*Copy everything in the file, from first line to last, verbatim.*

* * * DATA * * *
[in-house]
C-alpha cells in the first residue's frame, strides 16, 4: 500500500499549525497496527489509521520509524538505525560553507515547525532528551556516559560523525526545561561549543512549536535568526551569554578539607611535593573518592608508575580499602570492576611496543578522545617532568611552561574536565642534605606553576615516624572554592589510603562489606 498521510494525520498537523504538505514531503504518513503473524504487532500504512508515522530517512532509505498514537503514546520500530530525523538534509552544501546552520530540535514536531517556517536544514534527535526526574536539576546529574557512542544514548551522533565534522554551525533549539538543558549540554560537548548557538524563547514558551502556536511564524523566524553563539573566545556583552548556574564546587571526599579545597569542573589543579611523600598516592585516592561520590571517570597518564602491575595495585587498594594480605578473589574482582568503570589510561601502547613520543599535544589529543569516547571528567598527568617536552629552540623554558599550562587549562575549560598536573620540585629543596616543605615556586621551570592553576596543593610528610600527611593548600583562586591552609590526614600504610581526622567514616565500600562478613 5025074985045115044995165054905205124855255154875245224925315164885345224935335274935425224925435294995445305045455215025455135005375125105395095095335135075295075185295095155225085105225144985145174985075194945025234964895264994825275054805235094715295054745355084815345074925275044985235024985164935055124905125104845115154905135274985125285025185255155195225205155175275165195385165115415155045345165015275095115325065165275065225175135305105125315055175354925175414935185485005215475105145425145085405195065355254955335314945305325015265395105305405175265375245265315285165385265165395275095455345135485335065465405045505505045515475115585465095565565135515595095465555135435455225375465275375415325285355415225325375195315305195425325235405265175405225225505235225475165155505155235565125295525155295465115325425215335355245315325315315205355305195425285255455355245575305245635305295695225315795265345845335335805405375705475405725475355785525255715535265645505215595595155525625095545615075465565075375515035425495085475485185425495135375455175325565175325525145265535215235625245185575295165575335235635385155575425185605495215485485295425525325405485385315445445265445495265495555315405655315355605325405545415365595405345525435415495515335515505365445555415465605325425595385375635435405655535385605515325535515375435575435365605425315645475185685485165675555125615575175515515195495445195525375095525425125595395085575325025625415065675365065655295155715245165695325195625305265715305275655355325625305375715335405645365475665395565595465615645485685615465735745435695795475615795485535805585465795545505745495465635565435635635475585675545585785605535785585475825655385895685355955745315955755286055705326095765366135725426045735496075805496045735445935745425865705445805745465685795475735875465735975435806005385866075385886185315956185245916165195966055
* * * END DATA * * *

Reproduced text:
[in-house]
C-alpha cells in the first residue's frame, strides 16, 4: 500500500499549525497496527489509521520509524538505525560553507515547525532528551556516559560523525526545561561549543512549536535568526551569554578539607611535593573518592608508575580499602570492576611496543578522545617532568611552561574536565642534605606553576615516624572554592589510603562489606 498521510494525520498537523504538505514531503504518513503473524504487532500504512508515522530517512532509505498514537503514546520500530530525523538534509552544501546552520530540535514536531517556517536544514534527535526526574536539576546529574557512542544514548551522533565534522554551525533549539538543558549540554560537548548557538524563547514558551502556536511564524523566524553563539573566545556583552548556574564546587571526599579545597569542573589543579611523600598516592585516592561520590571517570597518564602491575595495585587498594594480605578473589574482582568503570589510561601502547613520543599535544589529543569516547571528567598527568617536552629552540623554558599550562587549562575549560598536573620540585629543596616543605615556586621551570592553576596543593610528610600527611593548600583562586591552609590526614600504610581526622567514616565500600562478613 5025074985045115044995165054905205124855255154875245224925315164885345224935335274935425224925435294995445305045455215025455135005375125105395095095335135075295075185295095155225085105225144985145174985075194945025234964895264994825275054805235094715295054745355084815345074925275044985235024985164935055124905125104845115154905135274985125285025185255155195225205155175275165195385165115415155045345165015275095115325065165275065225175135305105125315055175354925175414935185485005215475105145425145085405195065355254955335314945305325015265395105305405175265375245265315285165385265165395275095455345135485335065465405045505505045515475115585465095565565135515595095465555135435455225375465275375415325285355415225325375195315305195425325235405265175405225225505235225475165155505155235565125295525155295465115325425215335355245315325315315205355305195425285255455355245575305245635305295695225315795265345845335335805405375705475405725475355785525255715535265645505215595595155525625095545615075465565075375515035425495085475485185425495135375455175325565175325525145265535215235625245185575295165575335235635385155575425185605495215485485295425525325405485385315445445265445495265495555315405655315355605325405545415365595405345525435415495515335515505365445555415465605325425595385375635435405655535385605515325535515375435575435365605425315645475185685485165675555125615575175515515195495445195525375095525425125595395085575325025625415065675365065655295155715245165695325195625305265715305275655355325625305375715335405645365475665395565595465615645485685615465735745435695795475615795485535805585465795545505745495465635565435635635475585675545585785605535785585475825655385895685355955745315955755286055705326095765366135725426045735496075805496045735445935745425865705445805745465685795475735875465735975435806005385866075385886185315956185245916165195966055